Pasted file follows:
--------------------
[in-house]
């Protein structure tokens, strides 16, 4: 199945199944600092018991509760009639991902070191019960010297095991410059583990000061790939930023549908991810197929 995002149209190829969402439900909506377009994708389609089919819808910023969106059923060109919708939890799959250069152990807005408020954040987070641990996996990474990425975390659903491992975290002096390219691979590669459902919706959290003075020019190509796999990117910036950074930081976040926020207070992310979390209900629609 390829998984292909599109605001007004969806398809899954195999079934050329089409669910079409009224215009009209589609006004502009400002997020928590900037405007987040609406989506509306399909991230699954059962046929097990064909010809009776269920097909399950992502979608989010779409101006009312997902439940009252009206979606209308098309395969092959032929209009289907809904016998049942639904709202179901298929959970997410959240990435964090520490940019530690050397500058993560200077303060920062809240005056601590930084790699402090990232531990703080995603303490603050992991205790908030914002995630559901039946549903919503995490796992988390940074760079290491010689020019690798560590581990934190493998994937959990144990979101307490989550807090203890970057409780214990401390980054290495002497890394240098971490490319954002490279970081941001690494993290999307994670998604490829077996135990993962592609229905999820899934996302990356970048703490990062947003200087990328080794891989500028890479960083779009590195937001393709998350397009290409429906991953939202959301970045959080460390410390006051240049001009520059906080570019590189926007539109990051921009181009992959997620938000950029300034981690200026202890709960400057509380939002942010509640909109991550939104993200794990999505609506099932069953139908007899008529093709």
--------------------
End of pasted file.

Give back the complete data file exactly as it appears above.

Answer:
[in-house]
């Protein structure tokens, strides 16, 4: 199945199944600092018991509760009639991902070191019960010297095991410059583990000061790939930023549908991810197929 995002149209190829969402439900909506377009994708389609089919819808910023969106059923060109919708939890799959250069152990807005408020954040987070641990996996990474990425975390659903491992975290002096390219691979590669459902919706959290003075020019190509796999990117910036950074930081976040926020207070992310979390209900629609 390829998984292909599109605001007004969806398809899954195999079934050329089409669910079409009224215009009209589609006004502009400002997020928590900037405007987040609406989506509306399909991230699954059962046929097990064909010809009776269920097909399950992502979608989010779409101006009312997902439940009252009206979606209308098309395969092959032929209009289907809904016998049942639904709202179901298929959970997410959240990435964090520490940019530690050397500058993560200077303060920062809240005056601590930084790699402090990232531990703080995603303490603050992991205790908030914002995630559901039946549903919503995490796992988390940074760079290491010689020019690798560590581990934190493998994937959990144990979101307490989550807090203890970057409780214990401390980054290495002497890394240098971490490319954002490279970081941001690494993290999307994670998604490829077996135990993962592609229905999820899934996302990356970048703490990062947003200087990328080794891989500028890479960083779009590195937001393709998350397009290409429906991953939202959301970045959080460390410390006051240049001009520059906080570019590189926007539109990051921009181009992959997620938000950029300034981690200026202890709960400057509380939002942010509640909109991550939104993200794990999505609506099932069953139908007899008529093709």